By Charles Krome
The EPA fuel efficiency ratings for the 2012 Fiat 500 have now been announced, with the Chrysler Group’s much-hyped hatchback achieving 30 mpg city/38 mpg highway/33 mpg combined when kitted out with a five-speed manual and a line of 27/34/30 with a six-speed automatic. But as high as those numbers are, they represent somewhat of a disappointment given the competition.
Now, the natural choice of rivals here is the MINI hardtop, since both vehicles are small niche products that will claim a lot of their sales based on style, so here is how they match up against each other in some of the more relevant measures.
Length: 139.6 inches
Curb weight: 2,350 lbs. (w/manual transmission)
Engine: 1.4-liter I4, 101 hp, 98 lb.-ft. of torque
EPA line: 30/38/33
Power-to-weight ratio: .43 hp per lb.
Length: 146.5 inches
Curb weight: 2,535 lbs. (w/manual transmission)
Engine: 1.6-liter I4, 121 hp, 114 lb.-ft. of torque
EPA line: 29/37/32
Power-to-weight ratio: .48 hp per lb.
Price tags aside, the two have relatively similar specs here, but I’m guessing that most drivers wouldn’t mind trading the Fiat’s mere 1 mpg advantage for the MINI’s 20 extra horses and 16 lb.-ft. of torque, not to mention the extra seven or so inches worth of car that come with the latter. And note that with both vehicles packing automatics—expected to be the transmission of choice for the majority of 500 buyers—the MINI actually outdoes the Fiat with EPA ratings of 28/36/31.
On the other hand, there’s plenty to be said for that $4,000+ pricing advantage, especially when it also buys a certain amount of Italian flair. So, the 500 should be an excellent alternative to the MINI for buyers focused on just these two vehicles. The only problem is, the Fiat 500 has a bit of a dual role to play for the Chrysler Group.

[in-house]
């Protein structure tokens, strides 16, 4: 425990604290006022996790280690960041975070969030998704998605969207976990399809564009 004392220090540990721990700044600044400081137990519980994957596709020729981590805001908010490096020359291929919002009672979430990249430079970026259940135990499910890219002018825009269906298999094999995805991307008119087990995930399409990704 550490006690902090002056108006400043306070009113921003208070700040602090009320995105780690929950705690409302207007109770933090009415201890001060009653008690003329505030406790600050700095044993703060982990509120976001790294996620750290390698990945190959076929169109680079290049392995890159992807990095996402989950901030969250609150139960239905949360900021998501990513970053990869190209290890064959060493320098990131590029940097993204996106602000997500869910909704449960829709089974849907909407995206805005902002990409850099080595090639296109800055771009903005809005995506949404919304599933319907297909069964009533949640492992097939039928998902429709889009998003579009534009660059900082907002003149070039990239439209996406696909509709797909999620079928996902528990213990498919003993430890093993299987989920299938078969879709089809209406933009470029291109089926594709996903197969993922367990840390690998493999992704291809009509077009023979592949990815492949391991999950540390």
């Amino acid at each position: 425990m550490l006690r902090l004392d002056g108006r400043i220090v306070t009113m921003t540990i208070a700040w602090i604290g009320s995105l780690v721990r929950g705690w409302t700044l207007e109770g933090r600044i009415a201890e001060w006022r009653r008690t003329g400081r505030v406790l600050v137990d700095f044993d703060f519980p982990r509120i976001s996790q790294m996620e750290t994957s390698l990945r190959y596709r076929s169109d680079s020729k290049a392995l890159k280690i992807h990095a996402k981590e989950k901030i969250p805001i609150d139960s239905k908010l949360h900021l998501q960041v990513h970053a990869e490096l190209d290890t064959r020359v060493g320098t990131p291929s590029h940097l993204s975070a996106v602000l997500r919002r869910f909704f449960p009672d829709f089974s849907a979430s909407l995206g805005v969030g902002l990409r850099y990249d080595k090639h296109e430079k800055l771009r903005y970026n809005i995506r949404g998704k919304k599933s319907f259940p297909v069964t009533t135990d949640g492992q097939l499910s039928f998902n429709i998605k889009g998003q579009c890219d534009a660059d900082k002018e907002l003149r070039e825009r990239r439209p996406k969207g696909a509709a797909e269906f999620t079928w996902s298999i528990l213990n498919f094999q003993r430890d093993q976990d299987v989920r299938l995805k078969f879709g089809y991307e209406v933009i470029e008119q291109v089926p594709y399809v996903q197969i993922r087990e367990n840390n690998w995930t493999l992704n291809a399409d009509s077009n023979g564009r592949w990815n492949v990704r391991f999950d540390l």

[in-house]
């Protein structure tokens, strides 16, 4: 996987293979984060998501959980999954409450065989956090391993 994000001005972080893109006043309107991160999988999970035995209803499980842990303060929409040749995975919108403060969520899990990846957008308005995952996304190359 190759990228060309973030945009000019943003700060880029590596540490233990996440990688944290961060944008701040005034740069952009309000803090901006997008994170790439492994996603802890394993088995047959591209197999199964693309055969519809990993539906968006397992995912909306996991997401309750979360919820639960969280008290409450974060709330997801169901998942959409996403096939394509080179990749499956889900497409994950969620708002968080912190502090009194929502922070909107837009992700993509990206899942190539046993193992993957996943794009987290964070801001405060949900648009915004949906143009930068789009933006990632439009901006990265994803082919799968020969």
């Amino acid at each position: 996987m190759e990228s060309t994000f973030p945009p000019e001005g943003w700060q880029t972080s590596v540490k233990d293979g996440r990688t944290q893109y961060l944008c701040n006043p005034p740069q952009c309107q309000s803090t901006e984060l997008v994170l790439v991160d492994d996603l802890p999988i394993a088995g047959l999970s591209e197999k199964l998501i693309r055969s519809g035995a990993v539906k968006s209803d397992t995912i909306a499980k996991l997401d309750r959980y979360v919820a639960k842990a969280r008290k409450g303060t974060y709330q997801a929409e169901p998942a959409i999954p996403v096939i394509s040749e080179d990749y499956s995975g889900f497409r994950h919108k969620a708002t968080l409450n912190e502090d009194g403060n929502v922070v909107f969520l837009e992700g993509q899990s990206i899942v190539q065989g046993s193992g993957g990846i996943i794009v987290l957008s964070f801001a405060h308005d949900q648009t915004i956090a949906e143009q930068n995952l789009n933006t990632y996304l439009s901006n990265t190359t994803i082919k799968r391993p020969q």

Not only is it supposed to be one of the automaker’s new halo products, but it’s also supposed to spend some time getting down and dirty with the mainstream small cars from other companies. Consider: While the other big players are either bringing out new subcompact and compact entries, or still reaping high volumes from older models, the only non-Jeep the Chrysler Group has in these segments right now is the forgettable Dodge Caliber.
The Caliber still attracts a few thousand customers a month, but it has the EPA ratings of a mid-size sedan (24 mpg city/32 mpg highway). That leaves the 500 as the only “really” fuel-efficient model in the Chrysler Group portfolio, a situation that won’t change for some time.
And what if the gas prices spike between now and the launch of a new, more traditional Chrysler small car? It wouldn’t take much based on the current state of affairs in the Middle East. Then, if that happens, automakers like Ford, Chevrolet, Toyota, Honda, VW and Hyundai all will be pushing cars that achieve at least 40 mpg highway and the Fiat will be stuck on 38 in a much smaller package. Compact cars that can hit the 40-mpg mark, like the Chevy Cruze, Ford Focus, Hyundai Elantra and next-gen Honda Civic, are all at least two full sizes up on the Fiat; in the case of the new Focus, that gives buyers more than 3.5 extra feet of car in addition to a fuel-efficiency advantage.
The latest subcompacts, like the Chevrolet Sonic, Ford Fiesta and upcoming new Hyundai Accent, also will have size and mpg advantages over the Fiat, and almost certainly boast lower starting prices as well.
This also raises questions about Fiat’s powertrain technology. The Fiat 500 will be the first U.S. application of the automaker’s Multiair setup, which was designed to reduce pumping losses associated with internal combustion engines and thereby increase fuel economy. But looking at the numbers here, it just doesn’t seem to do so with the same efficiency as BMW’s similar Valvetronic system, used on the MINI. Now, I’m not ready yet to say the bragging behind Multiair is nothing but hot air—but it does make for a nice play on words to end the story.